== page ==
In Ignorant Bliss

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All Sorts of Neighbours

Of all the neighbours that bound Hometown in its rapturous cocoon, the mores of the people of Akankwu to its Northwest ranked the foulest. Though nominally pleasant and good natured individually, this appeared not to apply when it got to their collective wills. First, not only do their gods allow the existence of twins, but only their in the entire environs was it mandatory that a woman must be deflowered before marriage.

That apart, their entire life appeared to revolve on the mystery of the palm tree which they took for totem and worship. It was a cardinal sin to touch the tree without veneration. This had the tree sprouting from every space in their town that was not either a compound or a farm. A situation made the direr given that none of the trees belonged to anyone; its nuts only picked up as they ripened and fell naturally from the trees by whomsoever desired.

This also used to be the practice in Hometown in gone centuries though the trees belonged to families. It was said that the trees only began to be harvested when their neighbors kept trespassing to pick the nuts ahead of the owners. According to the legend, this prevented what would have been the most internecine war ever fought in the world. And to date only the udara tree was reserved the honor in Home town.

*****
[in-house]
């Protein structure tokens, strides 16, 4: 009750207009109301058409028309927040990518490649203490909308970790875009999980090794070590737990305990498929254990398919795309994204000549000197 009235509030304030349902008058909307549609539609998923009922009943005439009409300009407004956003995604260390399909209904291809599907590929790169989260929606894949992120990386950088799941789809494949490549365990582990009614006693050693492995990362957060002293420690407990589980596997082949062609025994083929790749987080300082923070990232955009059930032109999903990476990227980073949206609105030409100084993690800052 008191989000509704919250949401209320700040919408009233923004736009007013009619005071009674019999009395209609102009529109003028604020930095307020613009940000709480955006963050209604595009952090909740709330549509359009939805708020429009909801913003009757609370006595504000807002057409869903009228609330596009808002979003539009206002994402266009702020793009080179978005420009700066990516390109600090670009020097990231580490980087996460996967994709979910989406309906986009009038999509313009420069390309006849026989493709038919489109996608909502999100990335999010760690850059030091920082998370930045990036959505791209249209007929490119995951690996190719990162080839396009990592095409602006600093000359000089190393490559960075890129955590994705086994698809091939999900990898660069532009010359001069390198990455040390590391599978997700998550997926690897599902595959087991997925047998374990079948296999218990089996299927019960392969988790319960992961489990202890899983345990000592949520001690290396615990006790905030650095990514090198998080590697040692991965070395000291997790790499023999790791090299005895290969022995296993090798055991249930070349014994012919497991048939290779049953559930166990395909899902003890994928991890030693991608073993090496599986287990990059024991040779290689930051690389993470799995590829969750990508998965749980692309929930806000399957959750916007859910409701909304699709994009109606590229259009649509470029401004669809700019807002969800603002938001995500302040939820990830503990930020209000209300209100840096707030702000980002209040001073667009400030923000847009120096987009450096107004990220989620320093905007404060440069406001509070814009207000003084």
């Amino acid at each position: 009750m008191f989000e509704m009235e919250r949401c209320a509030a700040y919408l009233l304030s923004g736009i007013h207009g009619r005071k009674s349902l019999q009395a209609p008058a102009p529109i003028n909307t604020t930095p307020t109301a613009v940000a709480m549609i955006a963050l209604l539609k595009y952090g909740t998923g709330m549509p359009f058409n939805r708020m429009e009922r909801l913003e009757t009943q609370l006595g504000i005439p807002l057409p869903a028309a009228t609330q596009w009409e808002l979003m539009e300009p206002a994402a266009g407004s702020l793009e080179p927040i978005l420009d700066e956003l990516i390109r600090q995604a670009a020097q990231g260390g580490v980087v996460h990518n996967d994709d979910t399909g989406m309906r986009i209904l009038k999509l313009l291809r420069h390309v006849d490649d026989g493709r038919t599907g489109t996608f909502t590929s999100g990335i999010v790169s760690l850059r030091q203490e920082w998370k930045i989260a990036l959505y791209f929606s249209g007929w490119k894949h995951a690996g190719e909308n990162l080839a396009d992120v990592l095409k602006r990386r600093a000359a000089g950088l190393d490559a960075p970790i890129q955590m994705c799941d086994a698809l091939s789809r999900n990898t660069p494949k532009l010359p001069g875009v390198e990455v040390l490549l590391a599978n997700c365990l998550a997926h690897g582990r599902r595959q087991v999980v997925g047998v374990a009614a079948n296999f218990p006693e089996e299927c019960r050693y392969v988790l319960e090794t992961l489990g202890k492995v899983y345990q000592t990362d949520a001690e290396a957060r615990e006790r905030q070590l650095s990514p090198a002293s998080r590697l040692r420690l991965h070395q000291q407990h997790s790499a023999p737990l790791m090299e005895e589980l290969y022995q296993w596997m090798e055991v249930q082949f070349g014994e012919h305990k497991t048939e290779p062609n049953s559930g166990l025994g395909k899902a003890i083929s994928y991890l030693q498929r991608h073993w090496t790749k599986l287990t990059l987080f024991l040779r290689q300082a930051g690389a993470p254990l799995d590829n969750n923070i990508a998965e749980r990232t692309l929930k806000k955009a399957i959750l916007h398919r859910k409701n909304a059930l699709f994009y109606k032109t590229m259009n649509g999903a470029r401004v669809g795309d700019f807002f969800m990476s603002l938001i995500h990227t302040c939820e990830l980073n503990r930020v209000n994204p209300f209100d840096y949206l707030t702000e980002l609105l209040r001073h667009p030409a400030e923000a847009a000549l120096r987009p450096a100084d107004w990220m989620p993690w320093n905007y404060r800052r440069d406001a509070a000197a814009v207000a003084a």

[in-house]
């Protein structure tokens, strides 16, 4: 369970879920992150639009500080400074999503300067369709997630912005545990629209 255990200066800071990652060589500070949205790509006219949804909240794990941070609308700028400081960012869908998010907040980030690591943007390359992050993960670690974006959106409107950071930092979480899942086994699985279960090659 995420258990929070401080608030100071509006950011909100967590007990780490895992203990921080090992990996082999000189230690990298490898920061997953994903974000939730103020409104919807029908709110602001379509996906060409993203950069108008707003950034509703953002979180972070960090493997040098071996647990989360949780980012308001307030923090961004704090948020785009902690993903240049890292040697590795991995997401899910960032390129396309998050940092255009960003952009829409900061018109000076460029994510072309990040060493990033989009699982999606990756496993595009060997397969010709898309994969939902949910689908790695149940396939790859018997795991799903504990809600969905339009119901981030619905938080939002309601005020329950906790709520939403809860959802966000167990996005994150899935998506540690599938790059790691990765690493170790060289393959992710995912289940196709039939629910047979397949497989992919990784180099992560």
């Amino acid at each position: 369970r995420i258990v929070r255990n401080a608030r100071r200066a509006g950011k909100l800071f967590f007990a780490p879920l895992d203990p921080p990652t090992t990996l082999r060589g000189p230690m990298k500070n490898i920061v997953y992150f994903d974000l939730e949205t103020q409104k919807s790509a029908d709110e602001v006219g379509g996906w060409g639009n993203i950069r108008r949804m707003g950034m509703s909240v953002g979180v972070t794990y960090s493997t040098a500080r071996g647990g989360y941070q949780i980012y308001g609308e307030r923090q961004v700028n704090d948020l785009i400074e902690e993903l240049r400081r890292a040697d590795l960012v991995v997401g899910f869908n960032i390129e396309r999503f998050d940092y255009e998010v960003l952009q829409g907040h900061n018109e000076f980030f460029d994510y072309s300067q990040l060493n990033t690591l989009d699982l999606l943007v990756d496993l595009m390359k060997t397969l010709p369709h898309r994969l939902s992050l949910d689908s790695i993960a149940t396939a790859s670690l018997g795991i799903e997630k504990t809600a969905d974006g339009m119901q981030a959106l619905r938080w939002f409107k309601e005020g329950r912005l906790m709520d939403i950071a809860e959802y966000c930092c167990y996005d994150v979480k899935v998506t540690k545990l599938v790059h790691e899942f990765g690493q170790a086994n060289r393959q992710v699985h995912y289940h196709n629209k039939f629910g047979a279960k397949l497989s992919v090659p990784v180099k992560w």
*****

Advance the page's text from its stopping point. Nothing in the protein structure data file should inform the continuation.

Also, owing to their veneration of the palm, these neighbors to Hometown’s Northwest had no need for pestle and mortar in the extraction of oil from the ripened nuts of the palm tree. Instead the nuts are put in a vat and mashed with their bare feet in a supposed communion of their soles with the gods. Either because of this or because the nuts got to the end of the tethers of their life before falling off the trees, oil from Akankwu came in sleeping solutions. This needed to be first boiled to attain the liquid state of nominal oil. As a result no one from Hometown as much as touched oil from their shore even when the commodity was at its scarcest.

Not unlike they also treated palm wine from there. Because they never pruned the hirsute trees, they were not savvy in the science and art of tapping sap from standing trees at all. The only got the tipple from dying trees that first have to be failed to be tapped. Upon a time long gone they would not even let the tree fall to the ground of its own accord, lest it fell on feces which they defecated in quantum in their woods. Suffice it to add that they also had no places dedicated to the passing of human waste of the liquid and solid state.

‘Torn and rent by their quondam follies’, they were rumored to have stopped the falling-palm-catching ritual following repeated crushing of multitudes by falling trees. It was also revealed that a weather-beaten soothsayer in the land had alluded the practice to the high level of intoxicants in their local brews. However, many in the land had jettisoned the latter on account of dying for the gods being more important than intoxication before reality prevailed. Though today the townsfolk still doused themselves palm wine on account of it being an avowed antidote to death, many from there will steal out to savor the more palatable wine of Hometown’s ambidextrous tappers.

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